What She Ate: For lunch I went with my parents to their usual Tuesday place. They bring up the average age of the joint, so when I show up with Charlie everybody just freaks out. He’s very popular. Anyway, I had the BBQ pork sandwich. For dinner I had noodles with marinara and Parmesan cheese–my fallback.
I will say that in the life of a special needs momma there comes a point where you’re tempted to give in to self-pity. You wonder why these things happen to you. I’ve been pretty lucky, though. When I first began working in Arkansas I worked with a guy that was always known on my blog as Mr. K. One of the first times I ever talked to him, he told me that he’d spent the night before prowling around crack houses looking for his niece. Over the course of my two years in Arkansas, this golden-girl did a stint in drug rehab, ran away from home multiple times, got arrested, and started dating a guy who physically abused her. She’d call her parents when he beat her. Daddy’s little girl also opted not to attend college, which probably broke her mother’s heart.
When Charlie was in the hospital, the entire K family was there constantly. Scrubbing in one day, I said to Mr. K, “You know, kids can give you heartache at any age. Your child could be born completely healthy and then they’ll turn sixteen and get into drugs and it’ll just kill you.”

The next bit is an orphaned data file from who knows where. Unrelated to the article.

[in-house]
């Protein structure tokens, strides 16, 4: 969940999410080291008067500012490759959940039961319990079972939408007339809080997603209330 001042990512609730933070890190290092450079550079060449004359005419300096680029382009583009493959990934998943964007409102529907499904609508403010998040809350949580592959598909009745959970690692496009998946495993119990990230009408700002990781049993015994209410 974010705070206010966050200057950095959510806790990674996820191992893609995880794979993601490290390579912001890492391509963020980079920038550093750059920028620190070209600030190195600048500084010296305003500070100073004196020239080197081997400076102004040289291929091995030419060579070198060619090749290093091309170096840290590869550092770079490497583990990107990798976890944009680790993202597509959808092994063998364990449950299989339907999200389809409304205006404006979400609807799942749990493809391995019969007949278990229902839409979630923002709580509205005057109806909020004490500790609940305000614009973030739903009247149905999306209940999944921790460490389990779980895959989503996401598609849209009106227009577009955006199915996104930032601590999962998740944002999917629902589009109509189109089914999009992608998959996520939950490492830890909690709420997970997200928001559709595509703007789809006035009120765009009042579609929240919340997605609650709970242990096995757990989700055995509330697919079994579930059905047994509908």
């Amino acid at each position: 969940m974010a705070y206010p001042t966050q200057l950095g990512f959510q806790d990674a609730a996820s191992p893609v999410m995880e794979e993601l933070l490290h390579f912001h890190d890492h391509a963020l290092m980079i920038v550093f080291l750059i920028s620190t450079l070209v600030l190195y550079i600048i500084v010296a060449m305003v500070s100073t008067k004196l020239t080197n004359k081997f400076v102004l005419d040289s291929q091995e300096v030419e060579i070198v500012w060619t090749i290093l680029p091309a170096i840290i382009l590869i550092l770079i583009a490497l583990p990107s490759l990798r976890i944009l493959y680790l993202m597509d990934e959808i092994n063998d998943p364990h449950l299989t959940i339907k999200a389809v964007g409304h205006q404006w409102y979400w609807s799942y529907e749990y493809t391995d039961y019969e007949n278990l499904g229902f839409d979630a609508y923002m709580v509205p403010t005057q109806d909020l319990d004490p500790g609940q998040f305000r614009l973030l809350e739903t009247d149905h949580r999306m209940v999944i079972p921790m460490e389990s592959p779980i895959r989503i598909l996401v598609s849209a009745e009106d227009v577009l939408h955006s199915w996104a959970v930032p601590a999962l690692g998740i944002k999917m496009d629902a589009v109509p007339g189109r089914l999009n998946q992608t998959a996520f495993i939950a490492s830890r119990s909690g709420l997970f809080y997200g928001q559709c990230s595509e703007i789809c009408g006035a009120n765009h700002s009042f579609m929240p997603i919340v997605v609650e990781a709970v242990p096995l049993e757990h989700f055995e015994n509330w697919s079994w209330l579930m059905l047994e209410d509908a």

“Yeah,” he responded, “and it doesn’t hurt any less then.” I knew he was thinking about his niece.
You see, it’s a truth in relationships: the longer and deeper you love, the greater the chance you’ll get hurt.
Your daughter could be born way too early.
Your son could contract meningitis at age two.
Your grandchild could be diagnosed with autism at age three.
At age five, your daughter could be diagnosed with cancer.
Your daughter could come home pregnant at age fifteen.
At age seventeen they could be killed in a car accident.
Your son could join a gang.
At age twenty, your child could announce they have a gambling problem.
Your spouse could leave you.
Your parents will pass away.
Life is like that. We all experience our heartaches. We open ourselves up and we get to have the joy and the pain.
Rather than ask why this has happened to me, I try to remind myself that this happens to everyone. I might just be a little ahead of the curve.
If you’re wondering about the title, well, Google it.